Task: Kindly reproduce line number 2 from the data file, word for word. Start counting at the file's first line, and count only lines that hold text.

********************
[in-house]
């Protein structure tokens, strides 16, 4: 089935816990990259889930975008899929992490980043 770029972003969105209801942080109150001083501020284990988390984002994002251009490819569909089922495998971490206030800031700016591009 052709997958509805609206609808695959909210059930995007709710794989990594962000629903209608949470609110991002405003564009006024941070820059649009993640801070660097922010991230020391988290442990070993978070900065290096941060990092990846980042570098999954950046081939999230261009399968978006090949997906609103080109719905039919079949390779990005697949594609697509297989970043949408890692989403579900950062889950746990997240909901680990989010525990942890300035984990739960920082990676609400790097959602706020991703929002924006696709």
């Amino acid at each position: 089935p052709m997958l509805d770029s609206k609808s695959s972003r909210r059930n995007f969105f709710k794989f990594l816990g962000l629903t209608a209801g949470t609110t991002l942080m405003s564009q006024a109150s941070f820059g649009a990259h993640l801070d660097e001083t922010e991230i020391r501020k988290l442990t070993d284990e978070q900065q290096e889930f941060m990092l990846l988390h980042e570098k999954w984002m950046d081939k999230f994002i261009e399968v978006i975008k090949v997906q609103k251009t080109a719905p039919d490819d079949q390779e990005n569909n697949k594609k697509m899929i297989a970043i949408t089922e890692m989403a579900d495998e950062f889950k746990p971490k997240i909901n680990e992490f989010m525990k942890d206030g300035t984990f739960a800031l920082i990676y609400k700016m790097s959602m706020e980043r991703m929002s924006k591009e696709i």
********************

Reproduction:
């Protein structure tokens, strides 16, 4: 089935816990990259889930975008899929992490980043 770029972003969105209801942080109150001083501020284990988390984002994002251009490819569909089922495998971490206030800031700016591009 052709997958509805609206609808695959909210059930995007709710794989990594962000629903209608949470609110991002405003564009006024941070820059649009993640801070660097922010991230020391988290442990070993978070900065290096941060990092990846980042570098999954950046081939999230261009399968978006090949997906609103080109719905039919079949390779990005697949594609697509297989970043949408890692989403579900950062889950746990997240909901680990989010525990942890300035984990739960920082990676609400790097959602706020991703929002924006696709």